Tears of a King

My morning prayer was consumed within Gethsemane, that dark grotto in the garden where Jesus prayed. His submission to His Father’s will was noted in an extraordinary way. Let’s dare to intrude on Jesus kneeling in the shadows knowing His “soul is overwhelmed with sorrow to the point of death” wringing with sweat, rupturing the tiniest of blood vessels, “and being in agony, He prayed more earnestly. Then His sweat became like great drops of blood falling down to the ground” (Luke 22:44).
Any wonder why we couldn’t keep our eyes open to keep watch, joining Him is supportive prayer while we were outside the garden?
Like in the desert, Jesus, that very real and very human, once again confronts the will of His Father, accepts it, is ministered to by an angel, and presses on.
If you’re wondering about the possibility of Hematidrosis and “sweating blood” know that it happens only under extreme anguish. I believe there is even more symbolism regarding sweat tinged with blood outside of the obvious foreshadowing of His passion. His sweat would be a purplish color; that of a king. Like Mother like Son, Jesus held all these things to Himself – even to the point of death. Is this part of our cross? To bear the weight of anguish for others? If we are to be saved as a community within some bride-like concept, shouldn’t we learn to at least suffer alongside those society loves the least?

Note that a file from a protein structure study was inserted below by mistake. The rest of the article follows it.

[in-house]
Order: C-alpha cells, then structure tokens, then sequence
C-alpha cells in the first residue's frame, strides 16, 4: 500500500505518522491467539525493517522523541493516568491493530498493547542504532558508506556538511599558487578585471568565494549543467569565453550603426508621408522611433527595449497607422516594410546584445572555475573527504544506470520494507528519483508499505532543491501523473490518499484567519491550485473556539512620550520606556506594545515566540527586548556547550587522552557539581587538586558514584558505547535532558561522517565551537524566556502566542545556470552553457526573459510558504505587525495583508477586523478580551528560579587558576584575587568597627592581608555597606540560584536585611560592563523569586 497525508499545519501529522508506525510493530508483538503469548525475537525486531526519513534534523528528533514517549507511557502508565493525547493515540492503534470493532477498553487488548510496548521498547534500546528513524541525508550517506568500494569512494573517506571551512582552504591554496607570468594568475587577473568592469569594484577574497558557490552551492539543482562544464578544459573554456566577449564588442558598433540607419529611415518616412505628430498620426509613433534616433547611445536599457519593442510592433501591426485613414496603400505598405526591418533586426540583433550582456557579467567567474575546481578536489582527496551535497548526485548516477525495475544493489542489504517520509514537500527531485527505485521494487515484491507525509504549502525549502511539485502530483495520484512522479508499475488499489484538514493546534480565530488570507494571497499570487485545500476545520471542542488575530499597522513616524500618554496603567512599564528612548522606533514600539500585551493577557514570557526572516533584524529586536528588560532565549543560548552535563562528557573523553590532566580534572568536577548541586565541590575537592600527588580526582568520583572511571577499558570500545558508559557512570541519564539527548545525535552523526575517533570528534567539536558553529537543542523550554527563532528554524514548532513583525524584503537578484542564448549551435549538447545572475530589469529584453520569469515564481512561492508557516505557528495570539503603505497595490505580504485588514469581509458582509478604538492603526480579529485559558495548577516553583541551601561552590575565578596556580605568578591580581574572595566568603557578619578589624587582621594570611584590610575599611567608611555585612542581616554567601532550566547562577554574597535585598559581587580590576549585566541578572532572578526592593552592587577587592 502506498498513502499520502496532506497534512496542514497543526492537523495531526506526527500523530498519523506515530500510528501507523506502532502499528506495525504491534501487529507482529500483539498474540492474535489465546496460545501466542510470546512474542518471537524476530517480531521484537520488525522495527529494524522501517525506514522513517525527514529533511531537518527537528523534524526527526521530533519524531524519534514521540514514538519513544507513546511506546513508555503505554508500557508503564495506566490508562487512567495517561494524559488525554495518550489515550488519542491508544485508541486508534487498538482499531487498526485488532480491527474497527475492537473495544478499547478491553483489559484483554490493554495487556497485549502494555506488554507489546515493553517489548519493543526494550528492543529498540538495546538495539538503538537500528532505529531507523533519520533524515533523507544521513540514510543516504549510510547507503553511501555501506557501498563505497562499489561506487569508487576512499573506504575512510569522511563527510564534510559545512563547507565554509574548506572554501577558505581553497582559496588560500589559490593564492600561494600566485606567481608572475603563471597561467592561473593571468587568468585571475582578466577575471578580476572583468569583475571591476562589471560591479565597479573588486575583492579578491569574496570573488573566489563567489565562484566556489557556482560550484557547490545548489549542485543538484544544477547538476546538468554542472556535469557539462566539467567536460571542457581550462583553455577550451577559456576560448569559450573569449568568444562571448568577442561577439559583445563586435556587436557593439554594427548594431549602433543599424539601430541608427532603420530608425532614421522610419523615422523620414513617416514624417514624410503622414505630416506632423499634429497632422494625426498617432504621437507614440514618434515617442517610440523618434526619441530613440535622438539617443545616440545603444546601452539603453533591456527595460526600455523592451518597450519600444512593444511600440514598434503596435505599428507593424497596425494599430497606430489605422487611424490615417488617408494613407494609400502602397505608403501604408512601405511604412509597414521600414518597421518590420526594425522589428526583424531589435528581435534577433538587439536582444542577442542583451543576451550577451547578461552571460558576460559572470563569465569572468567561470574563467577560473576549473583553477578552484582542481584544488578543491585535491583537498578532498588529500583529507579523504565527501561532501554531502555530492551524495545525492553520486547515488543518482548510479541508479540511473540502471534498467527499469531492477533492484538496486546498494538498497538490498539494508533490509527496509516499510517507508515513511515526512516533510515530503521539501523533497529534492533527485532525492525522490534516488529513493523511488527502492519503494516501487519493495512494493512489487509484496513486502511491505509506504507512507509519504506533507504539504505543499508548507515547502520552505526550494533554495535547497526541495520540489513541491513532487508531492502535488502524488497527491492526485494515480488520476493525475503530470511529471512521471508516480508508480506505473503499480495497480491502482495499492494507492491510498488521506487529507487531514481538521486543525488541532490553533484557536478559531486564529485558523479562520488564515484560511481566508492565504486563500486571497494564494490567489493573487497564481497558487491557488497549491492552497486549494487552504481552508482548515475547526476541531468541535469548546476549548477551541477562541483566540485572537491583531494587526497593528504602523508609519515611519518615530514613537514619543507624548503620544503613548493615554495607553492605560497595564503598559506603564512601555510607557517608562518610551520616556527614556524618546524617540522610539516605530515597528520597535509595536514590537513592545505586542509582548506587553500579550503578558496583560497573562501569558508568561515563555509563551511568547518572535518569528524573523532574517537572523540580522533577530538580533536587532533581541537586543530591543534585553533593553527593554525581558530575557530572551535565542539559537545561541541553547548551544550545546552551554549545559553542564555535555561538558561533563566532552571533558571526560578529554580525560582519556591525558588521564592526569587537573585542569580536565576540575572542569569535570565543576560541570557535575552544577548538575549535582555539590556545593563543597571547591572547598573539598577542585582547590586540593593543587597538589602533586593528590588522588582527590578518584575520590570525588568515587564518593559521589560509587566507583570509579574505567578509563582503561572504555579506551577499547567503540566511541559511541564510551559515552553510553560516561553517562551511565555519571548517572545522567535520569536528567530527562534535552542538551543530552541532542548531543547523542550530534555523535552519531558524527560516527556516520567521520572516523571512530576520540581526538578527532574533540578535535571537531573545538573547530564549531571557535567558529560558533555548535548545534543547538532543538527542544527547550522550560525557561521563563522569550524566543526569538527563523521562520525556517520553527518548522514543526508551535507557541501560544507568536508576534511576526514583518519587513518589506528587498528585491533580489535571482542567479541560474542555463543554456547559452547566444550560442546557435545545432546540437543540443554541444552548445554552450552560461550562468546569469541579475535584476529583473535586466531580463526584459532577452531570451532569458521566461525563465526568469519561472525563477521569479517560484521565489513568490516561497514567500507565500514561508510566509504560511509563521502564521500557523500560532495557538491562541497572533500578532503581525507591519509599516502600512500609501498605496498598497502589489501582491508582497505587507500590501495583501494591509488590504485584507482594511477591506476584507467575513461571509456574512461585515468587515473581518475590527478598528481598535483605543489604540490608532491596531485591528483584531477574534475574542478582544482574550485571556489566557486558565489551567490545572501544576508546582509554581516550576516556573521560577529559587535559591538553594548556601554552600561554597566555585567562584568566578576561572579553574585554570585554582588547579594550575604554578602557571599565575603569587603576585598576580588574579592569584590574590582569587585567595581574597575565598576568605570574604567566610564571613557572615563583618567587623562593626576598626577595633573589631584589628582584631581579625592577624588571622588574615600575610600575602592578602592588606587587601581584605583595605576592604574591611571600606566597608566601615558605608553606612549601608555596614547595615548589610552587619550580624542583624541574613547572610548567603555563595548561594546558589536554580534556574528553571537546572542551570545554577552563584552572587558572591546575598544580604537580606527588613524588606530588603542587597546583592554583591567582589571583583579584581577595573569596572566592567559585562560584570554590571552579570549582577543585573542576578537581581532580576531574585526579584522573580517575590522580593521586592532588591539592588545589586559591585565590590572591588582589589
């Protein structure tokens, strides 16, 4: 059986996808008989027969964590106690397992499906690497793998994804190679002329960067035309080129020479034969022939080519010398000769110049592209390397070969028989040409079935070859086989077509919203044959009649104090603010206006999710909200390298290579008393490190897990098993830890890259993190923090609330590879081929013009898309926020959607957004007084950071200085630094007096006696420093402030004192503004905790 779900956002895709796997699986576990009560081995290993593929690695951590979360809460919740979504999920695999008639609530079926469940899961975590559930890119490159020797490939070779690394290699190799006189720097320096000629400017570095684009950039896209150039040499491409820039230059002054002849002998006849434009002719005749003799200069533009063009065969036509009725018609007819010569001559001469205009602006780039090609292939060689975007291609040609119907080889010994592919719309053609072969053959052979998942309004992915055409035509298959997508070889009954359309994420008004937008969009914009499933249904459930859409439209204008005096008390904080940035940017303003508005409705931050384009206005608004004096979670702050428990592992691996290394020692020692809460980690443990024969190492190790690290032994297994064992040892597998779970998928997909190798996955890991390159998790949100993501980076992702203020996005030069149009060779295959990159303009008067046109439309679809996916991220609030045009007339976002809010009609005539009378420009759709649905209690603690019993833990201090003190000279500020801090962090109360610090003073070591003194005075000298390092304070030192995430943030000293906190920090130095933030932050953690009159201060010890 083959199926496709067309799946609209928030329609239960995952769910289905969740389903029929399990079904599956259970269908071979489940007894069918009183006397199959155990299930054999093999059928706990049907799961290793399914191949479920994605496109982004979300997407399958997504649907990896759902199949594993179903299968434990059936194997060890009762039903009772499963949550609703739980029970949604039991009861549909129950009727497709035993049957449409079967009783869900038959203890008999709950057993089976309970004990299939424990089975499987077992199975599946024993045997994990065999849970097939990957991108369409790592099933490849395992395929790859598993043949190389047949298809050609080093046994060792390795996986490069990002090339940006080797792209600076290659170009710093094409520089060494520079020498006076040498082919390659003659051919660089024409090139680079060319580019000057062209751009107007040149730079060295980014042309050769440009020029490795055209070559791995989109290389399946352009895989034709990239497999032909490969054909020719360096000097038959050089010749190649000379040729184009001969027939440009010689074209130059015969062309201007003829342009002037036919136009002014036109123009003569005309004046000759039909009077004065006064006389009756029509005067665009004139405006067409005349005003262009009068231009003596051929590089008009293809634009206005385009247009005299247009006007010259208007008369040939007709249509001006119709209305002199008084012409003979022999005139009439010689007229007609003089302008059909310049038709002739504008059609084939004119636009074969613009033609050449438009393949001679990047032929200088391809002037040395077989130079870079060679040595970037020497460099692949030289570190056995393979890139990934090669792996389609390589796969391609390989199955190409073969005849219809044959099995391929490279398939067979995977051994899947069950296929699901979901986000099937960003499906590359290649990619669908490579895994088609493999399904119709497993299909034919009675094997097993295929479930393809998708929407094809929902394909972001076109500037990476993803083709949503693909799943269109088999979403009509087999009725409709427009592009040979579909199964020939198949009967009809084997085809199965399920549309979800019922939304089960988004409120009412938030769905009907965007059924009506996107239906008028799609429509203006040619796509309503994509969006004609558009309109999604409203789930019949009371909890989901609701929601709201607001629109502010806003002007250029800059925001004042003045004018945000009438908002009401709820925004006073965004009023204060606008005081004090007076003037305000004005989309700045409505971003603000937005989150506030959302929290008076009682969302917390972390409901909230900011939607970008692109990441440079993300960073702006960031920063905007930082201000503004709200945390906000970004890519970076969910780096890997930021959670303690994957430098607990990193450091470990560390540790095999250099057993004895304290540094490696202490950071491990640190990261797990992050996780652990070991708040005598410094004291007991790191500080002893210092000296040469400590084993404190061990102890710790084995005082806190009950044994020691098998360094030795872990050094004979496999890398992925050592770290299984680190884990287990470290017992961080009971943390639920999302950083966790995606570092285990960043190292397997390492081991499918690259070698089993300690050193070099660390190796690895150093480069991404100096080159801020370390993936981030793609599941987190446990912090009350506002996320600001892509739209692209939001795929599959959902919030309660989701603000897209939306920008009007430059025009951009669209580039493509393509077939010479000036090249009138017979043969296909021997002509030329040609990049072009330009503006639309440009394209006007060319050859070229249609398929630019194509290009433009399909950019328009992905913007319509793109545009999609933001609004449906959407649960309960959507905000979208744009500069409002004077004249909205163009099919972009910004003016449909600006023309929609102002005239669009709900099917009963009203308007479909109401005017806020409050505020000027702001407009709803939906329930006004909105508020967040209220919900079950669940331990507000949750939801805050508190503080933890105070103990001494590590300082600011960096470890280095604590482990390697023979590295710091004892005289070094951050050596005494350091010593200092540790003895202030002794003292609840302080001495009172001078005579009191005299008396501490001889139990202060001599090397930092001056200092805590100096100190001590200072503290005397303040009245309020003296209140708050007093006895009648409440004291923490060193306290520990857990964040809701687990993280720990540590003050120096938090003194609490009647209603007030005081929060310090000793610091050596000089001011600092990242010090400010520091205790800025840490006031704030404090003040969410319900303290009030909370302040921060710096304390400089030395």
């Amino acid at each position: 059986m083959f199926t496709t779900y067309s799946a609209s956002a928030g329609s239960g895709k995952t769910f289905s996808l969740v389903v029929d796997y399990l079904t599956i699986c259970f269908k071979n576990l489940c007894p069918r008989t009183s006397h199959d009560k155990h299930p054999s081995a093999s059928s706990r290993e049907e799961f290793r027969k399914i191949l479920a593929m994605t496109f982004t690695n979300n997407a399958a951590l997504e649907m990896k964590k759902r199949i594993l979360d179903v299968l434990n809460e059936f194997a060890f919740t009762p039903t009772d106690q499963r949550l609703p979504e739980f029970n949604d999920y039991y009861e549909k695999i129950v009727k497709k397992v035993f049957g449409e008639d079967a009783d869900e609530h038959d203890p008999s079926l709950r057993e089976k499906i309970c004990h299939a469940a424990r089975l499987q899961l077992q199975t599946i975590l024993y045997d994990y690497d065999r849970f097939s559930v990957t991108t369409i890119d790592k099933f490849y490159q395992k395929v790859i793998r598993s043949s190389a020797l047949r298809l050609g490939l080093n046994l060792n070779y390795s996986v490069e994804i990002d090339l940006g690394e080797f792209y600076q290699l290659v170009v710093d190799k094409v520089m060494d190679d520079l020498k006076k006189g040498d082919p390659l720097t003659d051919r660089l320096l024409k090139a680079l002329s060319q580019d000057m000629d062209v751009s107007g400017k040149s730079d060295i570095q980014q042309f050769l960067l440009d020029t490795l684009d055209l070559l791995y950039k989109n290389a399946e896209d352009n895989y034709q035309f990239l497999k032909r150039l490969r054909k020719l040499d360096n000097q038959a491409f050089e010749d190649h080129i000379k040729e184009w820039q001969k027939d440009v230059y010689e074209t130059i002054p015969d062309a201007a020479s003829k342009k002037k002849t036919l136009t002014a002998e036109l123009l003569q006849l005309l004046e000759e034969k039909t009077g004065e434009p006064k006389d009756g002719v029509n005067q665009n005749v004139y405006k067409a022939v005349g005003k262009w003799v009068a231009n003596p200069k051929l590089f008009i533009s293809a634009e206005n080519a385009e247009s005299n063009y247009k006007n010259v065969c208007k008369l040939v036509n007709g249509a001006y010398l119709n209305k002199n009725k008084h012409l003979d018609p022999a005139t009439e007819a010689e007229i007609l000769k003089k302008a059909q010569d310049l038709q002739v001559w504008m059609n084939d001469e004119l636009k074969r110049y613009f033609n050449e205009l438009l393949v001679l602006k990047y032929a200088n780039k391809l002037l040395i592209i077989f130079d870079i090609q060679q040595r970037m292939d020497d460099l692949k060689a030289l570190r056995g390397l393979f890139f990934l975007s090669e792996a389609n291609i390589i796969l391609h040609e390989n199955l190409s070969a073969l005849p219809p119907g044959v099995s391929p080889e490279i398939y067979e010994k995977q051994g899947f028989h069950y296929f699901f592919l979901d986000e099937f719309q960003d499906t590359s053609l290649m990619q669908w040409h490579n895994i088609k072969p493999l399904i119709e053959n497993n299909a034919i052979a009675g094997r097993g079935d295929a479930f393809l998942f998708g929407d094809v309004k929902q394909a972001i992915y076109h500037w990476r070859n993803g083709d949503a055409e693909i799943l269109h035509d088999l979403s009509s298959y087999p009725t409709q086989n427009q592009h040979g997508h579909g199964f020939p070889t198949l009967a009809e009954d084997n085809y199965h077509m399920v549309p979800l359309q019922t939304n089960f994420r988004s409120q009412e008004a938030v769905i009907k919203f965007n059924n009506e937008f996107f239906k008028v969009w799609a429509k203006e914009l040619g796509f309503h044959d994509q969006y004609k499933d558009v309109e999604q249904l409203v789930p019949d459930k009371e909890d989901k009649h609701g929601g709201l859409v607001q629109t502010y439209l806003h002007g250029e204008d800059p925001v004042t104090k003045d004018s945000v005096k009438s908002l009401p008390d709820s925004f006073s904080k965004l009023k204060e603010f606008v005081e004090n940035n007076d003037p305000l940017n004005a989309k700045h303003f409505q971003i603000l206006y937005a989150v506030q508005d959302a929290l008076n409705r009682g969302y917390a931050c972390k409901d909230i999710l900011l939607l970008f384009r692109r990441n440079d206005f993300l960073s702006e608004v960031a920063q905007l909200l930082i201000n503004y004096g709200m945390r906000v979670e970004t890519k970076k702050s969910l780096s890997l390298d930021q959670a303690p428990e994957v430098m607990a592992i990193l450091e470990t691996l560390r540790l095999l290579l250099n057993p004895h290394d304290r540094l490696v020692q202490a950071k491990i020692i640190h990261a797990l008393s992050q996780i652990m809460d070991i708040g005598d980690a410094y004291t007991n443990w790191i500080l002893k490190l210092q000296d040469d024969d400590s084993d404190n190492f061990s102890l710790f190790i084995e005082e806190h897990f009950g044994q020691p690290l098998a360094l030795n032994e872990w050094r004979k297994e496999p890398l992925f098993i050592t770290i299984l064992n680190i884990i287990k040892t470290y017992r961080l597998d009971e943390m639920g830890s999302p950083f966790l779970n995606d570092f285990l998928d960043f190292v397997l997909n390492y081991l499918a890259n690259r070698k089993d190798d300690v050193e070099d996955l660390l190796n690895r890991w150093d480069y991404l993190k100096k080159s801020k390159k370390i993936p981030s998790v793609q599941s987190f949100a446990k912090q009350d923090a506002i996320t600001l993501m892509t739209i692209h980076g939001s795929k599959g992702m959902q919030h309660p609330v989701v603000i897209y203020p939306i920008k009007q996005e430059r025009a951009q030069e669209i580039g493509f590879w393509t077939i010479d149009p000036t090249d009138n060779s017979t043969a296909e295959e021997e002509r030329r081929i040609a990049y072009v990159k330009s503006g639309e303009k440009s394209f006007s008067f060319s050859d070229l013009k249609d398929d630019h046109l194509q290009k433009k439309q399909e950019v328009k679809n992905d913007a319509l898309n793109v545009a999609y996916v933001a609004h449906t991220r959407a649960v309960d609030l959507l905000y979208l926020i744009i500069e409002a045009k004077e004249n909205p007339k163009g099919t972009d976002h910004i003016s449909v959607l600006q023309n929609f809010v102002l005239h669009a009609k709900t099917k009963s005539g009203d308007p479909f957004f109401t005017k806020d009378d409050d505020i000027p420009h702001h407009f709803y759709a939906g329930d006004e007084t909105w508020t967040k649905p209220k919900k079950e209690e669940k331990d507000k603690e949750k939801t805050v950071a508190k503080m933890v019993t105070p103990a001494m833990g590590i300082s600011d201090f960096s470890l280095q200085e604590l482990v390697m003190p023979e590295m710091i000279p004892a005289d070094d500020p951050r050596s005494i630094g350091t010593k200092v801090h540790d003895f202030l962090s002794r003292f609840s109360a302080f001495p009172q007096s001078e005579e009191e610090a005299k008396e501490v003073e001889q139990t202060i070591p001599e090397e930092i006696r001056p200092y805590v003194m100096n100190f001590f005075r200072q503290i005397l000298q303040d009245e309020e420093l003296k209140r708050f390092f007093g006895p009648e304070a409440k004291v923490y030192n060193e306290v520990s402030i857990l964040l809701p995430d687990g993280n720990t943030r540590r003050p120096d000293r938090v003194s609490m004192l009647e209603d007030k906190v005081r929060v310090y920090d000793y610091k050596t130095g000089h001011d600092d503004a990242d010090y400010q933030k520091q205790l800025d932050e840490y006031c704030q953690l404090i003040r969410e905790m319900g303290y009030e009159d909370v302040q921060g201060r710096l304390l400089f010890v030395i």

In the end, judgment will not fall upon our ability to proclaim His Name or even perform miracles, but rather by the compassionate deeds that illumined the hidden Christ within the thirsty, the hungry, the naked, the poor, the sick, and the imprisoned. Yes, in the end, Jesus will know us by the tears we’ve tasted.

Jesus-Anguish

Blood, Sweat, and Tears

Tears of a King,
Drop alone within the silence,
Magenta trails,
Etch hallowed cheeks from my offense.

Not mine but Thine,
Whispers the Man of our Sorrows,
Thy Kingdom come,
After death, scourging, and cock crows.

Accomplished,
A Father’s will redeems mankind,
For those who taste,
The tears He shed and left behind.

By Chris Clody
3/8/17

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